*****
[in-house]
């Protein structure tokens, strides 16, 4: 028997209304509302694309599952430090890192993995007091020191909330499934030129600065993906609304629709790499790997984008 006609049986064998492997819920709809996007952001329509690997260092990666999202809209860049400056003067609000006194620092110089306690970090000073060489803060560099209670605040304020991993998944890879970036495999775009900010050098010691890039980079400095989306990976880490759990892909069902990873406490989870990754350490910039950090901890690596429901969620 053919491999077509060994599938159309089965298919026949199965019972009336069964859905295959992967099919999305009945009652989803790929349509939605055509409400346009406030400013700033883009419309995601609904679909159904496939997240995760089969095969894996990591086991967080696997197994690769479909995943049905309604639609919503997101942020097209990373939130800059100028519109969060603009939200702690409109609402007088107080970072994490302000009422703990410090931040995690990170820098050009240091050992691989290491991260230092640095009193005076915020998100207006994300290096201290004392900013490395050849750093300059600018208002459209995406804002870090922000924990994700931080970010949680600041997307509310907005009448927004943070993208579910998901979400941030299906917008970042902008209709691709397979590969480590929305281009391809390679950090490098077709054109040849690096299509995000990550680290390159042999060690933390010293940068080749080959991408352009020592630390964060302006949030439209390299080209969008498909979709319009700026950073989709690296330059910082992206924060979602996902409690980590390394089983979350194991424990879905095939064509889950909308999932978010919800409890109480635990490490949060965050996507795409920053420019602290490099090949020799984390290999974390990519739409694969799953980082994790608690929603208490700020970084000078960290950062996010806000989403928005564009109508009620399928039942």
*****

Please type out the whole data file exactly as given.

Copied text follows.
[in-house]
């Protein structure tokens, strides 16, 4: 028997209304509302694309599952430090890192993995007091020191909330499934030129600065993906609304629709790499790997984008 006609049986064998492997819920709809996007952001329509690997260092990666999202809209860049400056003067609000006194620092110089306690970090000073060489803060560099209670605040304020991993998944890879970036495999775009900010050098010691890039980079400095989306990976880490759990892909069902990873406490989870990754350490910039950090901890690596429901969620 053919491999077509060994599938159309089965298919026949199965019972009336069964859905295959992967099919999305009945009652989803790929349509939605055509409400346009406030400013700033883009419309995601609904679909159904496939997240995760089969095969894996990591086991967080696997197994690769479909995943049905309604639609919503997101942020097209990373939130800059100028519109969060603009939200702690409109609402007088107080970072994490302000009422703990410090931040995690990170820098050009240091050992691989290491991260230092640095009193005076915020998100207006994300290096201290004392900013490395050849750093300059600018208002459209995406804002870090922000924990994700931080970010949680600041997307509310907005009448927004943070993208579910998901979400941030299906917008970042902008209709691709397979590969480590929305281009391809390679950090490098077709054109040849690096299509995000990550680290390159042999060690933390010293940068080749080959991408352009020592630390964060302006949030439209390299080209969008498909979709319009700026950073989709690296330059910082992206924060979602996902409690980590390394089983979350194991424990879905095939064509889950909308999932978010919800409890109480635990490490949060965050996507795409920053420019602290490099090949020799984390290999974390990519739409694969799953980082994790608690929603208490700020970084000078960290950062996010806000989403928005564009109508009620399928039942």